Hi. I will give you a question I have looked at and then tell you where I am confused.(adsbygoogle = window.adsbygoogle || []).push({});

The wavefunction for a particle of mass m is ψ(x) = sin(kx)exp(-iωt) where k is a constant.

(i) Is this particle in a state of defined momentum ? If so , determine its momentum.

(ii) Is this particle in a state of defined energy ? If so , determine its energy.

For (i) i thought if k is a constant then p=[itex]\hbar[/itex]k must also be a constant ie a definite momentum. The solution says to apply the momentum operator to ψ which shows that ψ is not an eigenfunction of momentum. Does p=[itex]\hbar[/itex]k not always apply ? If ψ is not an eigenfunction of momentum what happens when momentum is measured ?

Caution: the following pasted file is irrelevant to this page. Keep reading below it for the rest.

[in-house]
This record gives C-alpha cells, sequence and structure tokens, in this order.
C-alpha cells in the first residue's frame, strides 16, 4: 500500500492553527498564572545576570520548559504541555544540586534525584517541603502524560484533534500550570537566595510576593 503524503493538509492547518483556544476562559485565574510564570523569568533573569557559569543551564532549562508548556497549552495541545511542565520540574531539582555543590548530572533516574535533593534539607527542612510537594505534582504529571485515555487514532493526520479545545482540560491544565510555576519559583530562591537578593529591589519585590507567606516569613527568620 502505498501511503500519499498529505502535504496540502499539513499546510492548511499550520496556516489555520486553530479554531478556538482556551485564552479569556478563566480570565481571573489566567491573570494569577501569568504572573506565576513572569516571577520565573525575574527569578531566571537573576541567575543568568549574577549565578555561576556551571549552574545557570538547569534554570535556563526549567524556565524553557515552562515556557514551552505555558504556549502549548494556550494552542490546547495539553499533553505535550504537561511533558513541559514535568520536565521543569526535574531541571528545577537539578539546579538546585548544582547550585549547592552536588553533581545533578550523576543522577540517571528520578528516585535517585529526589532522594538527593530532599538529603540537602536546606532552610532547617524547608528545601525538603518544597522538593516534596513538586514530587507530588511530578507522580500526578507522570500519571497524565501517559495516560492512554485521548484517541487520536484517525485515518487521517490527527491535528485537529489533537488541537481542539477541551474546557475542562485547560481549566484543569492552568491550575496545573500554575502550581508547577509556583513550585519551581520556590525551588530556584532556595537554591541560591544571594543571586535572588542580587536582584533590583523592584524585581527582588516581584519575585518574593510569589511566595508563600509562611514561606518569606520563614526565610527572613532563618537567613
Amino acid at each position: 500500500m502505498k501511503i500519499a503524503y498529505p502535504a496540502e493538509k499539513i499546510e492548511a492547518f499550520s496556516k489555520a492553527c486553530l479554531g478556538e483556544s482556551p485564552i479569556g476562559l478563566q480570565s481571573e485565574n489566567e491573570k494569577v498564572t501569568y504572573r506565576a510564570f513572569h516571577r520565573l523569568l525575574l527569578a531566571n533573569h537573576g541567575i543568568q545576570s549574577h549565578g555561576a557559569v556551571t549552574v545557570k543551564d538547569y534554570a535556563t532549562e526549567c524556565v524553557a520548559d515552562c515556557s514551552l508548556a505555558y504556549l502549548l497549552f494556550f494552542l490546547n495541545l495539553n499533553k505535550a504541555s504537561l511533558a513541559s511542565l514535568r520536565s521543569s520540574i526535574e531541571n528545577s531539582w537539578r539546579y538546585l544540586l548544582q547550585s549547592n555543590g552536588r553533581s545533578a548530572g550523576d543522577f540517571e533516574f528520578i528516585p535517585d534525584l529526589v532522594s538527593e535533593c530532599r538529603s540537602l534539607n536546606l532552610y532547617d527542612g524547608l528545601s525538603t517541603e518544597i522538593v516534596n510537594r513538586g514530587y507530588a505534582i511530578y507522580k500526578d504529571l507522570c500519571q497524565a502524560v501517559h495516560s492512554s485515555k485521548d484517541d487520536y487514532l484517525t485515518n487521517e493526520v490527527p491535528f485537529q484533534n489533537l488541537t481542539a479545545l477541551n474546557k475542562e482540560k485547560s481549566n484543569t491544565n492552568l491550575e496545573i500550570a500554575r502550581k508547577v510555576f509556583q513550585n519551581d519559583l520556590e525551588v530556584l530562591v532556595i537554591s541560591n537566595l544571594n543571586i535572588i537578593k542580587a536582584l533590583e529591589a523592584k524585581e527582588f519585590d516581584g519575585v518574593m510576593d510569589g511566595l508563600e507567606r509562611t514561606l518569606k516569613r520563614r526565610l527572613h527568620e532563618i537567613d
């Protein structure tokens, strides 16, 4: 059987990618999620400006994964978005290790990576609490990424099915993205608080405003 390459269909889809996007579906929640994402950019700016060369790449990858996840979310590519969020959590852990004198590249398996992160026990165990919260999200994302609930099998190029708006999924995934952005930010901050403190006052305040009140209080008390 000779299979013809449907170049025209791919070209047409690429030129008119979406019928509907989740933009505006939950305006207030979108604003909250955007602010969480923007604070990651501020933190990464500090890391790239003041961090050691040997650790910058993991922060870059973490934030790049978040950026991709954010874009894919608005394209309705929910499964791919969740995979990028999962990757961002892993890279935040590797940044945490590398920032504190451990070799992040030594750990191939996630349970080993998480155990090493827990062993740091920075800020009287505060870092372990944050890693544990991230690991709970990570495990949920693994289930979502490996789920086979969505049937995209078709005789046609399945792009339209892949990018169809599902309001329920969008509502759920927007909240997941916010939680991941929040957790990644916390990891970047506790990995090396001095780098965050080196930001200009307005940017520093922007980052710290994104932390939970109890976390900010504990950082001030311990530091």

For (ii) i just assumed E=[itex]\hbar[/itex]ω which in this case turns out to be right although according to the solution i should have used the energy operator i[itex]\hbar[/itex]dψ/dt which gives an eigenvalue of E=[itex]\hbar[/itex]ω. Could i instead apply the Hamiltonian operator to give an energy eigenvalue of [itex]\hbar[/itex]^2k^2/2m ? Are these 2 methods equivalent ?

**Physics Forums - The Fusion of Science and Community**

The friendliest, high quality science and math community on the planet! Everyone who loves science is here!

# Momentum and energy eigenvalues

Loading...

Similar Threads - Momentum energy eigenvalues | Date |
---|---|

I Why is position-space favored in QM? | Jan 19, 2018 |

A Bound states and the energy-momentum relation... | Sep 23, 2017 |

B Does precise momentum guarantee precise energy? | Jul 12, 2017 |

I How can the total orbital angular momentum be zero? | Jun 15, 2017 |

I Momentum and energy in QM and QFT | Apr 15, 2017 |

**Physics Forums - The Fusion of Science and Community**